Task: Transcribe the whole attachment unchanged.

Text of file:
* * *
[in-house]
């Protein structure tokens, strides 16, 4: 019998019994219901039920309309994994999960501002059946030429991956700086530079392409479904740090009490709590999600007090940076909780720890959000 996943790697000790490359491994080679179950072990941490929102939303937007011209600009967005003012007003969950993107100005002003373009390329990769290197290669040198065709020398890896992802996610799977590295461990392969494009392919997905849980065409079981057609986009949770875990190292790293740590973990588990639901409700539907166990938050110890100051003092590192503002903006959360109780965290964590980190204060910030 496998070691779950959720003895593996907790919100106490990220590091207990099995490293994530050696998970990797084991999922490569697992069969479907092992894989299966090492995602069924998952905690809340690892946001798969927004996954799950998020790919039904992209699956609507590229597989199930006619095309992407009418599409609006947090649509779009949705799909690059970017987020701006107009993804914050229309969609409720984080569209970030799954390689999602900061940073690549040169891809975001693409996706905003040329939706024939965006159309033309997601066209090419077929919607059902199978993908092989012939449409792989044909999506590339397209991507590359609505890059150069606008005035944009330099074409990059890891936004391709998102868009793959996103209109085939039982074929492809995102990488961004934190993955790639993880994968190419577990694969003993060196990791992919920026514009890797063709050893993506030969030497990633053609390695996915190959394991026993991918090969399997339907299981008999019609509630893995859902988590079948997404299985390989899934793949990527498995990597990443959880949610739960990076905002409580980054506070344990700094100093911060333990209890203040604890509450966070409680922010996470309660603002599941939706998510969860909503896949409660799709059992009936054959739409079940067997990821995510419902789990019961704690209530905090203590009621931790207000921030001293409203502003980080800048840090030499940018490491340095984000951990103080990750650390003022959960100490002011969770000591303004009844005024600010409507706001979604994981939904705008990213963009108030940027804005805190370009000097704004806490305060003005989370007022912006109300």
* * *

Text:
[in-house]
């Protein structure tokens, strides 16, 4: 019998019994219901039920309309994994999960501002059946030429991956700086530079392409479904740090009490709590999600007090940076909780720890959000 996943790697000790490359491994080679179950072990941490929102939303937007011209600009967005003012007003969950993107100005002003373009390329990769290197290669040198065709020398890896992802996610799977590295461990392969494009392919997905849980065409079981057609986009949770875990190292790293740590973990588990639901409700539907166990938050110890100051003092590192503002903006959360109780965290964590980190204060910030 496998070691779950959720003895593996907790919100106490990220590091207990099995490293994530050696998970990797084991999922490569697992069969479907092992894989299966090492995602069924998952905690809340690892946001798969927004996954799950998020790919039904992209699956609507590229597989199930006619095309992407009418599409609006947090649509779009949705799909690059970017987020701006107009993804914050229309969609409720984080569209970030799954390689999602900061940073690549040169891809975001693409996706905003040329939706024939965006159309033309997601066209090419077929919607059902199978993908092989012939449409792989044909999506590339397209991507590359609505890059150069606008005035944009330099074409990059890891936004391709998102868009793959996103209109085939039982074929492809995102990488961004934190993955790639993880994968190419577990694969003993060196990791992919920026514009890797063709050893993506030969030497990633053609390695996915190959394991026993991918090969399997339907299981008999019609509630893995859902988590079948997404299985390989899934793949990527498995990597990443959880949610739960990076905002409580980054506070344990700094100093911060333990209890203040604890509450966070409680922010996470309660603002599941939706998510969860909503896949409660799709059992009936054959739409079940067997990821995510419902789990019961704690209530905090203590009621931790207000921030001293409203502003980080800048840090030499940018490491340095984000951990103080990750650390003022959960100490002011969770000591303004009844005024600010409507706001979604994981939904705008990213963009108030940027804005805190370009000097704004806490305060003005989370007022912006109300």